Ron's Words: On Art and Writing by Kevin Hodgson


  1. "the imagination can be very specific and wonderfully complex, needing a place for maps and signs, way-points and directionals." Our imagination is wild and we tame it when we share it with others. Here's a twist on readers and writers and coloring that helps stretch our own perspectives.

  2. I am always intrigued by maps, and how they can be a bridge between writing/reading and art, and a bridge between the known and unknown. Fascinating to think of an entire class creating a book of maps as text interpretation.
    PS -- We wondered if you might be interested in joining the first Make with Me hangout. See my tweet. (that sounds rather ridiculous to write, but ...)

  3. Thanks for reading. When I teach writing, students hate to outline. But if we think of outlines as something more visual, more cartographic - students might have a bit more freedom in what they can see and where they can orientate themselves. Thanks Kevin and Sheri for your comments. Sorry I missed the hangout. Hangout next time, I shall.

  4. One of the areas I struggle with is assessment in reading. If I assign two chapters in a novel, I can quiz them or ask them all questions that prove the work was done. But what I don't have is the connective inspiration that the students had. What was the image that drew you into the story? What was the dialog or action that made you empathetic or angry or surprised? Even better, I am not sure they even know what changed them, the student just feels changed. Creating a map or a diagram about those chapters can allow the student to define their own path, their own colors, their own focus points. Then I can see (not only if they have done the work), but how they see the world they are reading. I am not getting a simple dispatch from the student about something that happened far away -- but getting a detailed panoramic view of their interpretation of the scene. That is a vast difference in realizing their comprehension!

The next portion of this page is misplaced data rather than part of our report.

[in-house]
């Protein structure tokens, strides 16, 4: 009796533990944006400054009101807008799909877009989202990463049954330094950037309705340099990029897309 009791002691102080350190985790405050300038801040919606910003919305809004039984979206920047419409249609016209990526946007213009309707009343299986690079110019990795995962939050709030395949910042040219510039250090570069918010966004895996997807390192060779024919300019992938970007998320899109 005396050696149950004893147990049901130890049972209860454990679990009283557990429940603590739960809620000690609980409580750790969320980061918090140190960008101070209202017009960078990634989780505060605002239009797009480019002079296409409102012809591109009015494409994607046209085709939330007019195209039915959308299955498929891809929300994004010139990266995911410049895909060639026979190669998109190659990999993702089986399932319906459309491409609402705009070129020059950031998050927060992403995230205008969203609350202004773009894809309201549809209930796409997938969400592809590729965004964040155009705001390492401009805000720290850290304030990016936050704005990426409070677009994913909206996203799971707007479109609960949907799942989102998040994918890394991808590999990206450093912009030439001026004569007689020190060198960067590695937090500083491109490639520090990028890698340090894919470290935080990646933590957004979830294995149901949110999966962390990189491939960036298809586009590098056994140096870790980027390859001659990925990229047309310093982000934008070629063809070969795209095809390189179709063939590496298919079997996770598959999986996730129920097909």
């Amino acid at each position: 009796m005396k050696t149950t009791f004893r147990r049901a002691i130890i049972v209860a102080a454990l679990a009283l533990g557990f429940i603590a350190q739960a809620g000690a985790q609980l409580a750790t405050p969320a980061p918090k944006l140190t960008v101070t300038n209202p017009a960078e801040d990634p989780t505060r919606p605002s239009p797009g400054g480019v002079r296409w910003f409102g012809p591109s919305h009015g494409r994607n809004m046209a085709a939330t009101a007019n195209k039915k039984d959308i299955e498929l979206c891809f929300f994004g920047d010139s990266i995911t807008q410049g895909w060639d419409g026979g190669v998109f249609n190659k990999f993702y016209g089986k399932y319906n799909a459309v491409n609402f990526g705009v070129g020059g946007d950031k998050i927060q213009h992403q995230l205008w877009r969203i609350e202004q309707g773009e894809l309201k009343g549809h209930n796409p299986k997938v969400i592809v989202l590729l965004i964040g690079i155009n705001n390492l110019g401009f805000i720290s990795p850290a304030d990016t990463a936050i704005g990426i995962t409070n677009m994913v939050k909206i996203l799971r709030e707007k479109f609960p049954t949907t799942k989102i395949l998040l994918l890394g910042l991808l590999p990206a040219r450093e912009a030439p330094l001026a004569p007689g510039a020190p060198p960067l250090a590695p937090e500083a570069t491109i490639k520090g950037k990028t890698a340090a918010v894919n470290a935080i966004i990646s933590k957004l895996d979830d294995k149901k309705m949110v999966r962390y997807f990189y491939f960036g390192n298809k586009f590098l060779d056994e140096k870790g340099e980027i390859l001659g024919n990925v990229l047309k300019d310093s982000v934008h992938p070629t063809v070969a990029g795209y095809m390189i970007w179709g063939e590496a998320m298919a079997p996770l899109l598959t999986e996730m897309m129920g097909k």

5. Hi Ron, It's great to see you in the #clmooc space. I've participated since 2013 and have learned much from many participants. I was intrigued by what you write in this article about visualizing and mapping ideas and "Perhaps it would inspire someone to see interconnections?".

    I've been creating visualizations to communicate ideas for nearly 20 years and created a new concept map to show how I found you through my participation in this week's #clmooc activities.

    I look forward to connecting with you more as the journey continues.

    1. I am interested in some of your work. I work with interns in a masters program and I am always thinking of new ways to challenge them. You have sparked some ideas from your website.